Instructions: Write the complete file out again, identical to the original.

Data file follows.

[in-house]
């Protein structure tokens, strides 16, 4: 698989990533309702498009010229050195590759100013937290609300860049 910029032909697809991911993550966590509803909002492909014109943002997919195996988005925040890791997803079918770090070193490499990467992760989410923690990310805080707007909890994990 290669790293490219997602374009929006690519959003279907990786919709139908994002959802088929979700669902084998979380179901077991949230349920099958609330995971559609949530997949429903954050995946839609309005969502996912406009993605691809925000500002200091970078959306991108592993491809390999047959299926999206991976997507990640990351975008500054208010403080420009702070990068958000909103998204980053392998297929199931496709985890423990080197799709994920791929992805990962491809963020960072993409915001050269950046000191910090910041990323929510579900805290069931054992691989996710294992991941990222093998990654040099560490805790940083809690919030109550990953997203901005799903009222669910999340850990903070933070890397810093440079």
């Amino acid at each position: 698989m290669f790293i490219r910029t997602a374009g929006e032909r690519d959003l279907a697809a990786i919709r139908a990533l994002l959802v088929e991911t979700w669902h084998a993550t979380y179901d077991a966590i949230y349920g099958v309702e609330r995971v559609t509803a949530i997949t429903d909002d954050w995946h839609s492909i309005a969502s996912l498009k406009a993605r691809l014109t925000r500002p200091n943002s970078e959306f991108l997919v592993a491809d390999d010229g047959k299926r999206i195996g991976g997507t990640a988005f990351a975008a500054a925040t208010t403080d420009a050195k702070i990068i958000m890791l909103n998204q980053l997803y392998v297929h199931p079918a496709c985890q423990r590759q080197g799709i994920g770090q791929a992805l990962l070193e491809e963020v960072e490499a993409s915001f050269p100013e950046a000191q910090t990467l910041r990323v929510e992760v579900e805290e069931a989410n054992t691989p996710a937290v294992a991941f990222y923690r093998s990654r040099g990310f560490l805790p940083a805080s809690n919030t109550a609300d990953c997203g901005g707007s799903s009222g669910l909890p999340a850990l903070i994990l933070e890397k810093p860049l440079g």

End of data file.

[in-house]
């Protein structure tokens, strides 16, 4: 698989990533309702498009010229050195590759100013937290609300860049 910029032909697809991911993550966590509803909002492909014109943002997919195996988005925040890791997803079918770090070193490499990467992760989410923690990310805080707007909890994990 290669790293490219997602374009929006690519959003279907990786919709139908994002959802088929979700669902084998979380179901077991949230349920099958609330995971559609949530997949429903954050995946839609309005969502996912406009993605691809925000500002200091970078959306991108592993491809390999047959299926999206991976997507990640990351975008500054208010403080420009702070990068958000909103998204980053392998297929199931496709985890423990080197799709994920791929992805990962491809963020960072993409915001050269950046000191910090910041990323929510579900805290069931054992691989996710294992991941990222093998990654040099560490805790940083809690919030109550990953997203901005799903009222669910999340850990903070933070890397810093440079």
């Amino acid at each position: 698989m290669f790293i490219r910029t997602a374009g929006e032909r690519d959003l279907a697809a990786i919709r139908a990533l994002l959802v088929e991911t979700w669902h084998a993550t979380y179901d077991a966590i949230y349920g099958v309702e609330r995971v559609t509803a949530i997949t429903d909002d954050w995946h839609s492909i309005a969502s996912l498009k406009a993605r691809l014109t925000r500002p200091n943002s970078e959306f991108l997919v592993a491809d390999d010229g047959k299926r999206i195996g991976g997507t990640a988005f990351a975008a500054a925040t208010t403080d420009a050195k702070i990068i958000m890791l909103n998204q980053l997803y392998v297929h199931p079918a496709c985890q423990r590759q080197g799709i994920g770090q791929a992805l990962l070193e491809e963020v960072e490499a993409s915001f050269p100013e950046a000191q910090t990467l910041r990323v929510e992760v579900e805290e069931a989410n054992t691989p996710a937290v294992a991941f990222y923690r093998s990654r040099g990310f560490l805790p940083a805080s809690n919030t109550a609300d990953c997203g901005g707007s799903s009222g669910l909890p999340a850990l903070i994990l933070e890397k810093p860049l440079g």